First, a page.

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Larry v. State

Florida Court of Appeals, Second District

March 23, 2018

HARLEME L. LARRY, Appellant,


          Appeals from the Circuit Court for Pasco County; Pat Siracusa, Judge.

          Howard L. Dimmig, II, Public Defender, and Dan Hallenberg, Special Assistant Public Defender, Bartow, for Appellant.

          Pamela Jo Bondi, Attorney General, Tallahassee, and David Campbell, Assistant Attorney General, Tampa, for Appellee.

          SILBERMAN, Judge.

         Harleme L. Larry appeals his judgment and forty-year sentence for murder in the first degree that was committed during a robbery when he was fourteen years old.[1] Larry raises issues regarding the denial of the motion to suppress his statements, incomplete jury instructions, and the exclusion of evidence the defense sought to admit at trial. Because Larry was denied his right to a fair trial by the exclusion of evidence that another person confessed to the murder, we reverse and remand for a new trial. We also direct the trial court on remand to instruct the jury on robbery, the underlying felony for felony murder. We have determined that no error occurred regarding the remaining issues and do not address them.

         This charge arose after four Hispanic men were robbed while they were sitting on the steps outside a home on Oak Street shortly after midnight on July 10, 2010. The men had only a few dollars, and the perpetrator shot one of the men in the chest. That individual died as a result of the shooting. The gun was never recovered. Witnesses testified that the perpetrator was wearing a dark bandanna, possibly black, and carrying a black bag.

         About two days later, Larry went to the sheriff's office. He confessed that he shot the man but stated that he was not robbing the men and that he acted in self-defense. But at trial, Larry testified that he was "taking the rap" for his older friend, Derrick Wright. His defense was that Wright committed the robbery and shooting and that Wright had talked Larry into giving a false confession. Wright and his aunt had taken Larry to the sheriff's office so that Larry could make his confession.

         After Larry confessed, a black bag was found in his residence, and the bag had gunshot residue in it. At trial, Keith Cheatum testified that he saw a black male walking near Oak Street in the early morning of July 10, 2010. The male had a red bandanna on his face and was carrying a black bag. The male asked Cheatum what he was looking at, and Cheatum responded that he was not looking at anything. Cheatum identified the bag found in Larry's residence as looking like the bag he saw the male carrying. Cheatum was later recalled and testified that he had known Wright since he was a young child and knew his voice. Cheatum was certain that the man he encountered on the street that night was not Wright.

         Larry sought to introduce Edner Dely's testimony that Wright had admitted to committing the crime. Larry proffered Dely's testimony, but the trial court excluded it after considering the factors set out in Chambers v. Mississippi, 410 U.S. 284 (1973). Larry also proffered Wright's testimony in which he denied killing the victim and stated that he had never seen or spoken to Dely until the day of trial. Larry sought to impeach Wright with his out-of-court statement to Dely. The trial court prohibited the impeachment, stating that the defense could not impeach Wright with a statement that it knew he was not going to admit to making and that the defense could not call Dely to confront Wright with the statement. Based on the ruling, the defense chose not to call Wright as a defense witness.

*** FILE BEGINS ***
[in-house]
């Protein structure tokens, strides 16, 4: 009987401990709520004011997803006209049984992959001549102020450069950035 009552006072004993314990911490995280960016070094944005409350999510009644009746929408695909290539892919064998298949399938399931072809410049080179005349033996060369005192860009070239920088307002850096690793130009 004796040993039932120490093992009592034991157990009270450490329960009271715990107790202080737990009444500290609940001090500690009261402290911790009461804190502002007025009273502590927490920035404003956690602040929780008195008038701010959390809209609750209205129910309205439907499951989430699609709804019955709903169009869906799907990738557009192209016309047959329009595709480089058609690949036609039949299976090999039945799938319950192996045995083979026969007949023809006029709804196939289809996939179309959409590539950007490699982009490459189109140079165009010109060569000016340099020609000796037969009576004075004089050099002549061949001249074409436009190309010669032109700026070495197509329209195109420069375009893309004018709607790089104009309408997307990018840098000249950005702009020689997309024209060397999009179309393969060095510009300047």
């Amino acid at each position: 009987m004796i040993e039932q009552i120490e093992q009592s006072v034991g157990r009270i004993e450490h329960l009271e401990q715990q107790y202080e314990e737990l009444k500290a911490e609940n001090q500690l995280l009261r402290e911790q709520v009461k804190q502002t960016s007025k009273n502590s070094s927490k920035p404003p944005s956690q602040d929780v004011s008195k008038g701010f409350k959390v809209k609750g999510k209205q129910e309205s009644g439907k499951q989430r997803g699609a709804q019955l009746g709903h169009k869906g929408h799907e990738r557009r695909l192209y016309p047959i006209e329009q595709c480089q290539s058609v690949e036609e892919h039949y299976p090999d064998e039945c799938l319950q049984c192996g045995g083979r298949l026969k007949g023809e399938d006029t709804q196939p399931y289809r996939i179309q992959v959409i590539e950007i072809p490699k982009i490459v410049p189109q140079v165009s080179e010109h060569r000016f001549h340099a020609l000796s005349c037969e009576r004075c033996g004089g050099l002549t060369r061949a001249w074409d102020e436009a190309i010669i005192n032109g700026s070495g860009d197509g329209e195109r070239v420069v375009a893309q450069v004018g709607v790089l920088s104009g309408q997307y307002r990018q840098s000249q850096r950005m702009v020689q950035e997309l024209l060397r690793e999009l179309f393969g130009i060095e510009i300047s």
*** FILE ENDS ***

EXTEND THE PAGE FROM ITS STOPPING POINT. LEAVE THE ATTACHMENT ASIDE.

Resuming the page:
On appeal, Larry recognizes that Wright's alleged confession to Dely is not admissible as a hearsay exception for a declaration against penal interest under section 90.804(2)(c), Florida Statutes (2013), because Wright was available to testify at trial. Larry instead argues that his due process right to a fair trial was violated.

         In Lightbourne v. State, 644 So.2d 54, 57 (Fla. 1994), the court observed that in Chambers the United States Supreme Court determined that due process concerns can overcome hearsay rules. Thus, "a trial judge may be required to admit a third-party confession under constitutional principles, even if it does not qualify as a declaration against penal interest under the state law of evidence." Bearden v. State, 161 So.3d 1257, 1265-66 (Fla. 2015). The Chambers Court considered four factors in determining when an out-of-court statement is admissible:

(1) the confession or statement was made spontaneously to a close acquaintance shortly after the crime occurred; (2) the confession or statement is corroborated by some other evidence in the case; (3) the confession or statement was self-incriminatory and unquestionably against interest; and (4) if there is any question about the truthfulness of the out-of court confession or statement, the declarant must be available for cross-examination.

Bearden, 161 So.3d at 1265 (citing Chambers, 410 U.S. at 300-01). The main consideration is whether the statement has sufficient indications of reliability. Id. at 1265 n.3. The Florida Supreme Court pointed out that a defendant's statement can serve as corroboration and that Chambers required corroboration by "some other ...

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